1. Being cocky and hypersexual has become Trey Songz’s trademark. That old trick persists on his sixth album, Trigga, which indulges in uncouth moments. It’s a culmination of all the egotastic drunk-texting anthems that have made Trey a radio staple.
2. “Disrespectful,” a Mila J duet about mutual cheaters, may be the most unapologetic one on here. Trey starts off weighing the risks of each other’s infidelity: “If my girl found out you was wearing her robe, I’d probably go missing/If ya man found out I was wearing his slippers…” But then he catches himself, before sounding too considerate: “Wait… I don’t care about none of these niggas!”
3. The crassness continues till the final track (on the deluxe version), which marks the return of “Mr. Steal Yo Girl” (the alter ego whose superpower is taking another man’s girlfriend). Trey sings, “I ain’t never gave no fucks.” In fact, “One fuck’s too much / [Pause] / Unless you talkin’ bout us.” This famine of fucks seems to be the thesis of Trigga—this could’ve been its intro.
5. Non-cornrowed Trey has no time for humble-bragging or buttering up. Like Chris Brown (or August Alsina or Ty Dolla $ign), he’s taken the rap persona to extremes. Trigga seems to target listeners who made Brown’s “Loyal” a sleeper hit.
6. Of course, there’s space in R&B for saps and 16-bar singers whose voices have morphed with AutoTune. But misogynistic sing-alongs run the R&B charts right now (partially thanks to DJ Mustard’s sticky, monotonous beats). The sentimental message often gets lost in the chest-thumping, forcing us (especially women) into a tense relationship with R&B that’s been generally reserved for rap. Whatever, “Loyal” is catchy, right?
7. Justin Bieber goes with the grain with his nasally raps on “Foreign (Remix),” which…did Migos ghostwrite this?
8. “You can’t have your cake and eat it, too” is one of mankind’s most illogical sayings. Trey has a simple solution: just eat it. He turns that cliché into a slinky double-entendre serenade on the album opener, “Cake,” singing: “They say you can’t have cake/And eat it, too/But ain’t that what you supposed to do?/Ain’t ya supposed to eat it, too?/Ain’t that what you supposed to do?/Ain’t I supposed to eat it, too.” Trey then decides: “Cake’s on the menu.” And there will be no debate.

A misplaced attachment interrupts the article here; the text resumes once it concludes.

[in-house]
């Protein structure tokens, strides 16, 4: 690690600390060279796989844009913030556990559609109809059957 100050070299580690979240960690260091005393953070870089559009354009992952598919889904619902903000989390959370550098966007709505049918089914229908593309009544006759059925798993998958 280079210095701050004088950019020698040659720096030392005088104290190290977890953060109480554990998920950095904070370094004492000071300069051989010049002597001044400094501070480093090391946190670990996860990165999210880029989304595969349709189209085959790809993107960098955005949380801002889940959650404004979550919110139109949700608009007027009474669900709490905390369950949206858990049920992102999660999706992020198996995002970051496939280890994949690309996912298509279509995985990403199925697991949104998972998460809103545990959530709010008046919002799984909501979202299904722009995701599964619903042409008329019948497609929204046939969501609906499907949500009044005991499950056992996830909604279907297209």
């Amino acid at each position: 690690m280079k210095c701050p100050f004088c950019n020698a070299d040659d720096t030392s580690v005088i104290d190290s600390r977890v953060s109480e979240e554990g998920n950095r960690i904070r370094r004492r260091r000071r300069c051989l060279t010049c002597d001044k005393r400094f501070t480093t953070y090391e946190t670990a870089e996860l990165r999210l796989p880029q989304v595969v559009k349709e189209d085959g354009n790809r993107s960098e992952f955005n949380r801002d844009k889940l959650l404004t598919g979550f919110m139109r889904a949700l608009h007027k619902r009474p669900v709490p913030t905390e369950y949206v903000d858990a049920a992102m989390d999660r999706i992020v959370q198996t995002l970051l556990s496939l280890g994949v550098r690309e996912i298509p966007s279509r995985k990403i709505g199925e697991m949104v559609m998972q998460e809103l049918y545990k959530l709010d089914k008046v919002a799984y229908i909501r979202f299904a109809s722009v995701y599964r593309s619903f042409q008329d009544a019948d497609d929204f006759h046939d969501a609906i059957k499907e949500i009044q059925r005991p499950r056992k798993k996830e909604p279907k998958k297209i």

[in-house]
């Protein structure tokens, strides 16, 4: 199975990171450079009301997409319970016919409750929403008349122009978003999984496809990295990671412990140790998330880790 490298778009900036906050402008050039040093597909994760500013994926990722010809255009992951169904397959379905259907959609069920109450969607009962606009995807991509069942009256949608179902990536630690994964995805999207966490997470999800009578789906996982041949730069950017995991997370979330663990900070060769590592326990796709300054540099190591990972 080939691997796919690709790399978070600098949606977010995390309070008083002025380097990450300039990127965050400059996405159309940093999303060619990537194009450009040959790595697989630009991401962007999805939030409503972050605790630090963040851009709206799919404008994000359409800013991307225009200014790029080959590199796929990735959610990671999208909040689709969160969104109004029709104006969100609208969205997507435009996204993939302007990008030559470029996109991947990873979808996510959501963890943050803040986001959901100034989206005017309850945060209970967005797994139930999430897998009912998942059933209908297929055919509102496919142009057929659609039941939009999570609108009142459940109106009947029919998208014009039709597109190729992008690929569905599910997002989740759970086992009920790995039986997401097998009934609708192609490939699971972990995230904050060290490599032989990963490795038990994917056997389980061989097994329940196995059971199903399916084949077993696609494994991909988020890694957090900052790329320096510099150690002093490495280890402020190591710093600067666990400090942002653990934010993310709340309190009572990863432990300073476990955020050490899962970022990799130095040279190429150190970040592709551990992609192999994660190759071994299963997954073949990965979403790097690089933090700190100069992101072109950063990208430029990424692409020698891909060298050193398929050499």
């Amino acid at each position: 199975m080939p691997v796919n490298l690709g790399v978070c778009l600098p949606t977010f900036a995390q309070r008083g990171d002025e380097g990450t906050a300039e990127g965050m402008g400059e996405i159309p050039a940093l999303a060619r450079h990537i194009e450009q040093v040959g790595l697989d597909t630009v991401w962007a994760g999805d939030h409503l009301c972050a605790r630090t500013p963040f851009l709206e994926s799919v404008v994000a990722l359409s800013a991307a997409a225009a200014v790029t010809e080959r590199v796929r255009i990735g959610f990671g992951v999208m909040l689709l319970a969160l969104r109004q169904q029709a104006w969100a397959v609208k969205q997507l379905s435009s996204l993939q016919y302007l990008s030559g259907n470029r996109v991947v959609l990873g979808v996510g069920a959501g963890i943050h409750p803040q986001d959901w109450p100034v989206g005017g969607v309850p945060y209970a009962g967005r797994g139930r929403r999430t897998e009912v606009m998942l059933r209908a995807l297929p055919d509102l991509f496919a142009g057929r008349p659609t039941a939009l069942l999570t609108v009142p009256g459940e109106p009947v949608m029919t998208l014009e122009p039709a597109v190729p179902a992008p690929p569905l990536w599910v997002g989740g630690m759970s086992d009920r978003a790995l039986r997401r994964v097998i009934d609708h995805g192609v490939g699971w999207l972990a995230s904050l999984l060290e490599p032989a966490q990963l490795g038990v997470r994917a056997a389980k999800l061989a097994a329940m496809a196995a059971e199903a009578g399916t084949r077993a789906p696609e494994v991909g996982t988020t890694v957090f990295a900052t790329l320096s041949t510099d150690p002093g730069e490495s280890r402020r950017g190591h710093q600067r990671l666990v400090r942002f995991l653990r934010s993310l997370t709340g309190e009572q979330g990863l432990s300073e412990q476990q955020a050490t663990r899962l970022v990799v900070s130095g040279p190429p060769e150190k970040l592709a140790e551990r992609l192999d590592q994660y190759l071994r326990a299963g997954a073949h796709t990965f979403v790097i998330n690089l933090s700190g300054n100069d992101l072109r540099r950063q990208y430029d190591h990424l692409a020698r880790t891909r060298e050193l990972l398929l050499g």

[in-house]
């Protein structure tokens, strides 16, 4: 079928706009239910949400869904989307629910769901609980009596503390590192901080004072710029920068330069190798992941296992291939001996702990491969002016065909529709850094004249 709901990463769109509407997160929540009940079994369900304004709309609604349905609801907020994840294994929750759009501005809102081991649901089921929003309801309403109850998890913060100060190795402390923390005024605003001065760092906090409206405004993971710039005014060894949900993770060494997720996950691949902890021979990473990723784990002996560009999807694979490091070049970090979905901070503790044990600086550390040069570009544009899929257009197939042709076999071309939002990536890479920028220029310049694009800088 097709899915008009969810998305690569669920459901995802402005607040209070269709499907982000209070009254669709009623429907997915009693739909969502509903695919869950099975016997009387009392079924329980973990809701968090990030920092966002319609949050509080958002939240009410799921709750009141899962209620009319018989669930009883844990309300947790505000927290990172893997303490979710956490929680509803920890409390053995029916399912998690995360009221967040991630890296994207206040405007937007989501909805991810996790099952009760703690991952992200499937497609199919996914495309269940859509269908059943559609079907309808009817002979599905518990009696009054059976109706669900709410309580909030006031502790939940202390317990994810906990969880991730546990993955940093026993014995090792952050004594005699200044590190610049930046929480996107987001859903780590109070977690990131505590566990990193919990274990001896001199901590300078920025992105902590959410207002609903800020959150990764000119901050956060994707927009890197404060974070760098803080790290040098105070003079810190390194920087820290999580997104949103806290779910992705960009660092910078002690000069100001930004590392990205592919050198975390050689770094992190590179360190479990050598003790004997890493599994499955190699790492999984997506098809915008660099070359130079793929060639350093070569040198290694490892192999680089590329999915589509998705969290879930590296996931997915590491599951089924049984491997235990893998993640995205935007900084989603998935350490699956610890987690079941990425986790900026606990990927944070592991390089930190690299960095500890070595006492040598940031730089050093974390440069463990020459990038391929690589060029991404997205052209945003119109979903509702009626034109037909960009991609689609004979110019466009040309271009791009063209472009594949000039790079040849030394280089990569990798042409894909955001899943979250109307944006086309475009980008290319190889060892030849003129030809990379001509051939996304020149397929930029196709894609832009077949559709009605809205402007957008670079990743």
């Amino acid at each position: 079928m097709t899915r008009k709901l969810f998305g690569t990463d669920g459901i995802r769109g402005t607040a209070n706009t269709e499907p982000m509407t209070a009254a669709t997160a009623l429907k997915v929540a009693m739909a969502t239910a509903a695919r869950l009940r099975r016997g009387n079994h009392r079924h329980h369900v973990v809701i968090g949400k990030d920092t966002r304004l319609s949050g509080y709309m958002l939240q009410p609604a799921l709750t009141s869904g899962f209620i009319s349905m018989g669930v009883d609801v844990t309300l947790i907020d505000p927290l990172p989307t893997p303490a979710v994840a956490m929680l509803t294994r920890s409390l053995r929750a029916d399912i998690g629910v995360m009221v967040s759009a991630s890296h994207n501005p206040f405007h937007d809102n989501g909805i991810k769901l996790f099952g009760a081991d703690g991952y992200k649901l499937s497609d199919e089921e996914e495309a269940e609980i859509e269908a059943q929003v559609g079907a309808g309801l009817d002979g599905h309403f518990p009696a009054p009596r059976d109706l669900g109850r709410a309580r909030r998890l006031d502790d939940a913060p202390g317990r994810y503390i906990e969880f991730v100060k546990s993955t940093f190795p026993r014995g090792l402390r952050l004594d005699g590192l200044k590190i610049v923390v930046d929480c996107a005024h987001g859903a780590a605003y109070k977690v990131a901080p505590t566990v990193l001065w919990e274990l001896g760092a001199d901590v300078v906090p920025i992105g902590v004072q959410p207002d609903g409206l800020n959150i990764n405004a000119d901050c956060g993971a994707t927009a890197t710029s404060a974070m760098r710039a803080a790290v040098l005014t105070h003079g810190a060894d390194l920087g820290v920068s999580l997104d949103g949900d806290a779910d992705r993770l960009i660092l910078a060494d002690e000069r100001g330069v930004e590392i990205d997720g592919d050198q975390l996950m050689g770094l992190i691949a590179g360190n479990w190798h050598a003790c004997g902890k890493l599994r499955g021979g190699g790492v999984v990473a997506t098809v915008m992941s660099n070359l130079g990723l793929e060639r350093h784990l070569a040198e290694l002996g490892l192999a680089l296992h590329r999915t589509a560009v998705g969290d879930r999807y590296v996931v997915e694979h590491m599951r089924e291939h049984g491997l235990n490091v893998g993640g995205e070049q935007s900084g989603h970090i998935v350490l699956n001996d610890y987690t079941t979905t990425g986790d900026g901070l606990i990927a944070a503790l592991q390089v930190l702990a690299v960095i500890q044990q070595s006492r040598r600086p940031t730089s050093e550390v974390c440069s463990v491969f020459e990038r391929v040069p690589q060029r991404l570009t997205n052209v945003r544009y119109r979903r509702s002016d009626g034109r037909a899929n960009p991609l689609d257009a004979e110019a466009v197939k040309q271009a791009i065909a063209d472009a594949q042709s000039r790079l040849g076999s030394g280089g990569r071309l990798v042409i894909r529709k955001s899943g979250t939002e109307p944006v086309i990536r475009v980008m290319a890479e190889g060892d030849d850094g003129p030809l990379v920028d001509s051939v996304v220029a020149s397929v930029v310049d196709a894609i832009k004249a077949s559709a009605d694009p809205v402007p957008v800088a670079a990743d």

9. Assertiveness is sexy, but Trey sometimes goes overboard here.
10. Sample lyrics:
“I can fuck ’em all the time, but I swear I never wife ’em”
“I know it ain’t good, but these hos gon’ do what they want”
“I done gave her a little taste/Now she wanna have my babies”
“I’ma take her to the motherfuckin’ hotel”
11. Odes to social networking are hard to pull off, and “Smartphones” is cheesy, but Trey’s falsetto shrieks remind you of the Trey from Ready and Anticipation who earned that sex Ph.D.
12. Trey tells us on “Cake”: “I don’t wanna play by the book, no rules.” But he kind of does, and there’s not much of a departure from what he knows will work.
13. Much of the album (“All We Do,” “Late Night”) falls from the “Pour It Up” or DJ Mustard production family tree. The lead single “Na Na” (a clone of “Say Ah” and “Bottoms Up”) and the vanilla ballad “Change Your Mind” campaign for radio play. It works because it works.
14. On “Touchin’, Lovin’,” which features Nicki Minaj, he does a good job snatching R. Kelly’s flow from the Notorious B.I.G. collaboration, “Fuckin’ You Tonight.” He’s been musically synonymous with Kelly since early in his career, and he’s done little to deflect those comparisons.
15. “I Know (Can’t Get Back)” finds Trey finally reflecting honestly on his fast lifestyle and why it’s addictive: “I been losing a fight with my ego/Girl to the right won’t let me go… I got a reputation, good or bad/So what, I gotta keep it up.” It’s only on the deluxe version; still it’s a fleeting moment of clarity. —Clover Hope (@clovito)